Wallis wrote after the death of Guy Gibson, leader of the successful Dambusters raid by the 617 Squadron. Gibson was killed a year later when his airplane crashed returning from a night-time sortie over Germany. As quoted in W. B. Bartlett, Dam Busters: In the Words of the Bomber Crews (2011, 2013), 272-273.
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Carl Sagan Thumbnail In science it often happens that scientists say, 'You know that's a really good argument; my position is mistaken,' and then they would actually change their minds and you never hear that old view from them again. They really do it. It doesn't happen as often as it should, because scientists are human and change is sometimes painful. But it happens every day. I cannot recall the last time something like that happened in politics or religion. (1987) -- Carl Sagan
Quotations by:Albert EinsteinIsaac NewtonLord KelvinCharles DarwinSrinivasa RamanujanCarl SaganFlorence NightingaleThomas EdisonAristotleMarie CurieBenjamin FranklinWinston ChurchillGalileo GalileiSigmund FreudRobert BunsenLouis PasteurTheodore RooseveltAbraham LincolnRonald ReaganLeonardo DaVinciMichio KakuKarl PopperJohann GoetheRobert OppenheimerCharles Kettering  ... (more people)

Quotations about:Atomic  BombBiologyChemistryDeforestationEngineeringAnatomyAstronomyBacteriaBiochemistryBotanyConservationDinosaurEnvironmentFractalGeneticsGeologyHistory of ScienceInventionJupiterKnowledgeLoveMathematicsMeasurementMedicineNatural ResourceOrganic ChemistryPhysicsPhysicianQuantum TheoryResearchScience and ArtTeacherTechnologyUniverseVolcanoVirusWind PowerWomen ScientistsX-RaysYouthZoology  ... (more topics)
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Sophie Germain
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Ernest Rutherford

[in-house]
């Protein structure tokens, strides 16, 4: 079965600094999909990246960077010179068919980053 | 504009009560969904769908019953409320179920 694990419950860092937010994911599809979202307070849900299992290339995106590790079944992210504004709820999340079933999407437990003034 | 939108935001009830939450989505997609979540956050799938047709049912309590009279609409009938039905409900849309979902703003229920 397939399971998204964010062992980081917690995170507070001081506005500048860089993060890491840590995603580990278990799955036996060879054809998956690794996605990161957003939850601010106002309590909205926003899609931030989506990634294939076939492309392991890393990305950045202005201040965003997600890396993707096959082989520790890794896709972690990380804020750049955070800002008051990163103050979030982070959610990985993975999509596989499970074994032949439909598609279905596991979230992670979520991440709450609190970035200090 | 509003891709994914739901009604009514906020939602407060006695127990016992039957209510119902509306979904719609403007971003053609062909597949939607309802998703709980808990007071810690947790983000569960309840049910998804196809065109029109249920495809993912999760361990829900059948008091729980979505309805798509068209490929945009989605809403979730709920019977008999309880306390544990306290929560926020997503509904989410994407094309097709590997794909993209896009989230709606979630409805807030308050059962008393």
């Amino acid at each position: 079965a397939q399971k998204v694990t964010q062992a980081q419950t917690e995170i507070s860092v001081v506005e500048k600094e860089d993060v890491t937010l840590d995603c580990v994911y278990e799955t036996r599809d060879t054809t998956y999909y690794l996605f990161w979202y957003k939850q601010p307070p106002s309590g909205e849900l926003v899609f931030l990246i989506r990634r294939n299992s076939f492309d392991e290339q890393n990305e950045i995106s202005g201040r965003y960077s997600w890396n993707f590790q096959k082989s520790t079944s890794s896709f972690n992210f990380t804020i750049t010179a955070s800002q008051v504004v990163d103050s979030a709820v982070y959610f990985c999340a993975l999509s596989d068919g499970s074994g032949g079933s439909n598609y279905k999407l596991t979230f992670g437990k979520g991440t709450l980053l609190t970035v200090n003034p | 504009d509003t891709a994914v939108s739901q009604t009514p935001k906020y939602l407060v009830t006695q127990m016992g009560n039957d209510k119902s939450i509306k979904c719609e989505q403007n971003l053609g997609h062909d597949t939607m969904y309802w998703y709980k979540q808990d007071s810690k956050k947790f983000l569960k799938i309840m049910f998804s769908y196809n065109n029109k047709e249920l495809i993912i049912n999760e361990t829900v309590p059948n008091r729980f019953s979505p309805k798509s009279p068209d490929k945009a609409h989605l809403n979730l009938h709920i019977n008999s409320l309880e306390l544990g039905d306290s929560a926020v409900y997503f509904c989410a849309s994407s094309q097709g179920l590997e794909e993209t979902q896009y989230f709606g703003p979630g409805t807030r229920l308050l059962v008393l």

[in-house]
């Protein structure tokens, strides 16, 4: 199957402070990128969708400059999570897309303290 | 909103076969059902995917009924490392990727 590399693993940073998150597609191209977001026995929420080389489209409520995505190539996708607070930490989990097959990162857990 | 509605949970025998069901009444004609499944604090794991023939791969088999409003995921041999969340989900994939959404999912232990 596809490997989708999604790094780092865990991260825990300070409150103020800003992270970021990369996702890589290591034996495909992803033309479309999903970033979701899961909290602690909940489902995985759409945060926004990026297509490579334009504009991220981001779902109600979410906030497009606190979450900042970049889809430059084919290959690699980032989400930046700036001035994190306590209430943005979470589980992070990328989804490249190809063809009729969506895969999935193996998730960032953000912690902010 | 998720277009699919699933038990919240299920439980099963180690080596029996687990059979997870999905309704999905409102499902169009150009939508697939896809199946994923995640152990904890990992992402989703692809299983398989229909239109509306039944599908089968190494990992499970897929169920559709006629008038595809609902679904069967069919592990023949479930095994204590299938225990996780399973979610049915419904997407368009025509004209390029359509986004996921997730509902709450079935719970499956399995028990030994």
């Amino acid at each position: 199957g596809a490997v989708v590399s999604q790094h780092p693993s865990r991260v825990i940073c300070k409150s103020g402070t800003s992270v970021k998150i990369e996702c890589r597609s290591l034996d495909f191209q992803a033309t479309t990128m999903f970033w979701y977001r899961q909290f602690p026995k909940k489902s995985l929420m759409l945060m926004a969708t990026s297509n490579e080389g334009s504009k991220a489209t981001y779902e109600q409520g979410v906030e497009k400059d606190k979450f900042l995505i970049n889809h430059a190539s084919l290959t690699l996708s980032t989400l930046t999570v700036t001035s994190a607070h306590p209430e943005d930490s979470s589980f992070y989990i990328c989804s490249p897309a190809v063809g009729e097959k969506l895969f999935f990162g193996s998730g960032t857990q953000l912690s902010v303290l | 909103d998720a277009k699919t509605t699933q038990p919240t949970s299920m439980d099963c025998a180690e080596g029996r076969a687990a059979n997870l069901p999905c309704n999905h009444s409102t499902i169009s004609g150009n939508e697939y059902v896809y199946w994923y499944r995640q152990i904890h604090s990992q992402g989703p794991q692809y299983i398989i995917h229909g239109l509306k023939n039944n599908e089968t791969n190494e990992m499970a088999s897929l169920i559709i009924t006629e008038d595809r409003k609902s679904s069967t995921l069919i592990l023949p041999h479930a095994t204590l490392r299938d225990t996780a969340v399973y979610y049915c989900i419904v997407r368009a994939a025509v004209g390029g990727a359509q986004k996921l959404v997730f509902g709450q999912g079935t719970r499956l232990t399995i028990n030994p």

James Chadwick
Marcel Proust
William Harvey
Johann Goethe
John Keynes
Carl Gauss
Paul Feyerabend
- 90 -
Antoine Lavoisier
Lise Meitner
Charles Babbage
Ibn Khaldun
Euclid
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Robert Bunsen
Frederick Banting
Andre Ampere
Winston Churchill
- 80 -
John Locke
Bronislaw Malinowski
Bible
Thomas Huxley
Alessandro Volta
Erwin Schrodinger
Wilhelm Roentgen
Louis Pasteur
Bertrand Russell
Jean Lamarck
- 70 -
Samuel Morse
John Wheeler
Nicolaus Copernicus
Robert Fulton
Pierre Laplace
Humphry Davy
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- 60 -
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Immanuel Kant
Martin Fischer
Robert Boyle
Karl Popper
Paul Dirac
Avicenna
James Watson
William Shakespeare
- 50 -
Stephen Hawking
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Nikola Tesla
Rachel Carson
Max Planck
Henry Adams
Richard Dawkins
Werner Heisenberg
Alfred Wegener
John Dalton
- 40 -
Pierre Fermat
Edward Wilson
Johannes Kepler
Gustave Eiffel
Giordano Bruno
JJ Thomson
Thomas Kuhn
Leonardo DaVinci
Archimedes
David Hume
- 30 -
Andreas Vesalius
Rudolf Virchow
Richard Feynman
James Hutton
Alexander Fleming
Emile Durkheim
Benjamin Franklin
Robert Oppenheimer
Robert Hooke
Charles Kettering
- 20 -
Carl Sagan
James Maxwell
Marie Curie
Rene Descartes
Francis Crick
Hippocrates
Michael Faraday
Srinivasa Ramanujan
Francis Bacon
Galileo Galilei
- 10 -
Aristotle
John Watson
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Charles Darwin